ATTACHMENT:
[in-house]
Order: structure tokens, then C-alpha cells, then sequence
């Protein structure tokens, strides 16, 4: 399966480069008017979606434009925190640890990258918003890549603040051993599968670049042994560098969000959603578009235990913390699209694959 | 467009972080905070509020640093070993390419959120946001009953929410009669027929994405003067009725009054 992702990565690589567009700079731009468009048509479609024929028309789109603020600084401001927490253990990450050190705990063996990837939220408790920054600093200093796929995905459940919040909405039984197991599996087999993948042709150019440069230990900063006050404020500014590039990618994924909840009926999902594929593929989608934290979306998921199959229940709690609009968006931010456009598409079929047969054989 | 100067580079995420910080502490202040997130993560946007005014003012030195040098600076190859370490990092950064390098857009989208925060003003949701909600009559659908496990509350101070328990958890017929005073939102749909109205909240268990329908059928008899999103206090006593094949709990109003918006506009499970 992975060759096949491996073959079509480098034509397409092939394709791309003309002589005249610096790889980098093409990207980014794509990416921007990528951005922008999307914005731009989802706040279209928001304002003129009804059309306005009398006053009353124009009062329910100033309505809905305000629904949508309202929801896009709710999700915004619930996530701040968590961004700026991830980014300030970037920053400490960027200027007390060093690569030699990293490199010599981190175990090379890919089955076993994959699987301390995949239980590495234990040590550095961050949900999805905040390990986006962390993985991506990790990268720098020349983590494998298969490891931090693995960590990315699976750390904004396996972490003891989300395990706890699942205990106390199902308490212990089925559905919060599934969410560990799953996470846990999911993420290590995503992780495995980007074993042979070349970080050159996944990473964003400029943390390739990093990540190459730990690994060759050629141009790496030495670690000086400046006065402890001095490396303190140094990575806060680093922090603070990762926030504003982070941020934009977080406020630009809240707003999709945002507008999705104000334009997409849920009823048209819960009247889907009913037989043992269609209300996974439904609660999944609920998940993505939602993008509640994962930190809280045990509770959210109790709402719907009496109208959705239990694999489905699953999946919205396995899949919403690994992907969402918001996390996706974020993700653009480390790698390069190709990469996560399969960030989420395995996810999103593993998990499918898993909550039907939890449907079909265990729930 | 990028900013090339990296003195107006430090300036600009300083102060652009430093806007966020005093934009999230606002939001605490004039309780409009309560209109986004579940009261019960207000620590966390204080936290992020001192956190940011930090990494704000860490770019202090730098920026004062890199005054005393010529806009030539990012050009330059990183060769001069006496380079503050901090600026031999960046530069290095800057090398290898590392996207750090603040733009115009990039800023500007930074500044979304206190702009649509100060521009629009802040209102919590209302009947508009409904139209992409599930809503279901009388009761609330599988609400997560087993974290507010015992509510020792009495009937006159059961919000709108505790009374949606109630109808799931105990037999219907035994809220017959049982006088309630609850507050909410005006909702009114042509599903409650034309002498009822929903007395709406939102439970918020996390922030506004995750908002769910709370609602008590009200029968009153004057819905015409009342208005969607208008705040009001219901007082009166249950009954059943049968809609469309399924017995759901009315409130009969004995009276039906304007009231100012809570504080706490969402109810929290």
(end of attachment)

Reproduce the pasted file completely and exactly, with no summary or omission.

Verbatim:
[in-house]
Order: structure tokens, then C-alpha cells, then sequence
């Protein structure tokens, strides 16, 4: 399966480069008017979606434009925190640890990258918003890549603040051993599968670049042994560098969000959603578009235990913390699209694959 | 467009972080905070509020640093070993390419959120946001009953929410009669027929994405003067009725009054 992702990565690589567009700079731009468009048509479609024929028309789109603020600084401001927490253990990450050190705990063996990837939220408790920054600093200093796929995905459940919040909405039984197991599996087999993948042709150019440069230990900063006050404020500014590039990618994924909840009926999902594929593929989608934290979306998921199959229940709690609009968006931010456009598409079929047969054989 | 100067580079995420910080502490202040997130993560946007005014003012030195040098600076190859370490990092950064390098857009989208925060003003949701909600009559659908496990509350101070328990958890017929005073939102749909109205909240268990329908059928008899999103206090006593094949709990109003918006506009499970 992975060759096949491996073959079509480098034509397409092939394709791309003309002589005249610096790889980098093409990207980014794509990416921007990528951005922008999307914005731009989802706040279209928001304002003129009804059309306005009398006053009353124009009062329910100033309505809905305000629904949508309202929801896009709710999700915004619930996530701040968590961004700026991830980014300030970037920053400490960027200027007390060093690569030699990293490199010599981190175990090379890919089955076993994959699987301390995949239980590495234990040590550095961050949900999805905040390990986006962390993985991506990790990268720098020349983590494998298969490891931090693995960590990315699976750390904004396996972490003891989300395990706890699942205990106390199902308490212990089925559905919060599934969410560990799953996470846990999911993420290590995503992780495995980007074993042979070349970080050159996944990473964003400029943390390739990093990540190459730990690994060759050629141009790496030495670690000086400046006065402890001095490396303190140094990575806060680093922090603070990762926030504003982070941020934009977080406020630009809240707003999709945002507008999705104000334009997409849920009823048209819960009247889907009913037989043992269609209300996974439904609660999944609920998940993505939602993008509640994962930190809280045990509770959210109790709402719907009496109208959705239990694999489905699953999946919205396995899949919403690994992907969402918001996390996706974020993700653009480390790698390069190709990469996560399969960030989420395995996810999103593993998990499918898993909550039907939890449907079909265990729930 | 990028900013090339990296003195107006430090300036600009300083102060652009430093806007966020005093934009999230606002939001605490004039309780409009309560209109986004579940009261019960207000620590966390204080936290992020001192956190940011930090990494704000860490770019202090730098920026004062890199005054005393010529806009030539990012050009330059990183060769001069006496380079503050901090600026031999960046530069290095800057090398290898590392996207750090603040733009115009990039800023500007930074500044979304206190702009649509100060521009629009802040209102919590209302009947508009409904139209992409599930809503279901009388009761609330599988609400997560087993974290507010015992509510020792009495009937006159059961919000709108505790009374949606109630109808799931105990037999219907035994809220017959049982006088309630609850507050909410005006909702009114042509599903409650034309002498009822929903007395709406939102439970918020996390922030506004995750908002769910709370609602008590009200029968009153004057819905015409009342208005969607208008705040009001219901007082009166249950009954059943049968809609469309399924017995759901009315409130009969004995009276039906304007009231100012809570504080706490969402109810929290």